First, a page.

pancho, i don’t know how you would institute responsibility among those who are slowly killing themselves with booze. i don’t know what actions you may deem “enabling”, but what advice would you give to an “occupier” who sees a drunk unresponsive on the courthouse lawn, calls 9-1-1, only to see that same drunk hours later, in the same situation?

          • I would define “enabling” as giving spare change to a panhandler, sharing your space with a belligerent drunk or failing to mount a primary challenge to a Democrat in a safe seat who regularly votes against progressive legislation and for reactionary laws.

            A state senator introduced himself to me and a couple of other friends from organized labor, a few weeks ago at a Democratic function, as the party’s most recent gubernantorial candidate. I told him, I know who you are. I gave you $100, but after you were the only Democratic vote in the Senate to vote to retain the state’s death penalty, forcing a 20-20 split and killing the repeal bill, I decided it wasn’t worth working for your campaign. At worst you had a bully pulpit you chose not to use. If your opponent had been caught doing something really stupid or criminal, you might have had a chance. But you didn’t give progressives a reason to work for you, in lieu of casting such a consequential vote.

            He said that our state wasn’t like Texas, where defendants are provided with inept, often sleeping drunken counsel. I said that immensely expensive, ritual executions don’t make much sense anywhere.

            He asked if I voted for his opponent? I told him, “If I was driving him somewhere in a car with him as a passenger, I’d drive off a cliff.”

            If you see a drunk unresponsive at an Occupy gathering, call 911. If he shows up again in the same state, call again. That’s doing your civic duty.

            If you see a reactionary an unresponsive politician, find a candidate to oppose him or her. Even in a race where an incumbent can’t be expected to lose, someone needs to hold their feet to the fire. Show up at candidates’ nights and speak truth to power. Anything less is enabling.

            • lizard19

              yes, giving money to a panhandler can be seen as enabling.

              what about the guy who is helping set up camp by day, but can’t stay away from drinking. how do you accept his labor, then deny him shelter?

              for PR purposes, maintaining a zero tolerance for drinking makes sense. on the ground, it’s never that simple.

    • “…segueing into electoral politics?”

      Because electoral politics is corrupt to the core. When corporations claim human rights and can spend unlimited cash to buy elections, while the supreme court equates money with free speech, democracy is dead. One of the Berrigans said “If voting made a difference, it would be illegal.”

      In other words, our current system doesn’t work, and it is time to try something different.

  4. lizard19

    i have a lot of mixed feelings about this. obviously if cops are dropping off drunks, or steering drunks toward OccupyMissoula, with the intent of disrupting the encampment, that’s really underhanded, and creates safety issues that i would imagine, if something happened, could open the city up to litigation.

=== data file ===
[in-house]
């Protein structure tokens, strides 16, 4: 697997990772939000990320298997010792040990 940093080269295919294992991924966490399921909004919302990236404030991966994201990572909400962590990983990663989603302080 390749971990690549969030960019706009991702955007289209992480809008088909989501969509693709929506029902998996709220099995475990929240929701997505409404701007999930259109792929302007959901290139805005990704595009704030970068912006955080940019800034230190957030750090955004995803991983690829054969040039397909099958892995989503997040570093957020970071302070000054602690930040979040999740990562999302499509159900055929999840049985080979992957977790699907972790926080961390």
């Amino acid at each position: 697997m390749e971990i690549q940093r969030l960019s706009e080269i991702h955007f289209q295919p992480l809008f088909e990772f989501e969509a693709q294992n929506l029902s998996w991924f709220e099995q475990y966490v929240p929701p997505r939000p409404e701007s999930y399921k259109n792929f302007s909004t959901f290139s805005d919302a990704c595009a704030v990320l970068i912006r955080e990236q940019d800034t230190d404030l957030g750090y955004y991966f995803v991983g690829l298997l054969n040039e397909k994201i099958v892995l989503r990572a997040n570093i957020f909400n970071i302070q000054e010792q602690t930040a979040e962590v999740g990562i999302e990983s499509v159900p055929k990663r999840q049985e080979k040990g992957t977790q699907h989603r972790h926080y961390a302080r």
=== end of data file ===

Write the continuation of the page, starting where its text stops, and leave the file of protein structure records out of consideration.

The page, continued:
but realistically, the courthouse lawn has been occupied territory for those on the margins of our society for awhile, and then along comes this occupation, creating a space to advocate for the 99%, but totally not equipped to deal with the difficult issues of addiction and mental illness.

    what folks at OM are figuring out is there are no easy solutions. last night’s sober occupier could be tomorrow night’s drunken crisis, and when it comes to someone with no where else to go, the encampment becomes just another place that the drunks and crazies are kicked out of.

    • JC

      There’s no “if” about it. One of our lawyers and many camp members witnessed the police doing this last night.

      But you are right on the money about the courthouse being “occupied territory” for quite a while. And while there are many people involved in the occupation who have been offering services onsite in a variety of ways (including counselors, psychiatric NP’s, clinical psychologists, recovery programs, etc) it is true that the encampment is not equipped in any substantial to deal with those problems onsite. We can educate, mediate and refer people to other services, but we are not a social agency or treatment program.

      But what we are doing, and will continue to do is to bring attention to the plight of “those on the margins of our society” in a way that will hopefully broaden the discussion in the greater Missoula community, which is where solutions to these problems ultimately will have to arise.

      OccupyMissoula is forming a workgroup to address these issues, and one of the first suggestions from a homeless occupier was a “mentoring program” where community members could “adopt” a homeless person and help them, one-on-one, get back on their feet, provide a role model and support system to assist, and guide them through the process of becoming productive members of society again. I found it quite empowering to be sitting in a meeting today with thirty people including homeless individuals, working people living in or near poverty, middle class, and wealthier individuals, old and young, having this discussion–the have’s listening to the have-nots proposing solutions to problems, and agreeing to take action. That is the power of Occupy in action.

  5. The university chancellor at Davis has apparently put her two pepper spraying cops on leave, the chief who lied and claimed the cops were “encircled” by protesters who were standing 50 feet away from the sitting kids, is still working. The head of the University System is calling for the Chancellor’s resignation and she’s refusing to do so.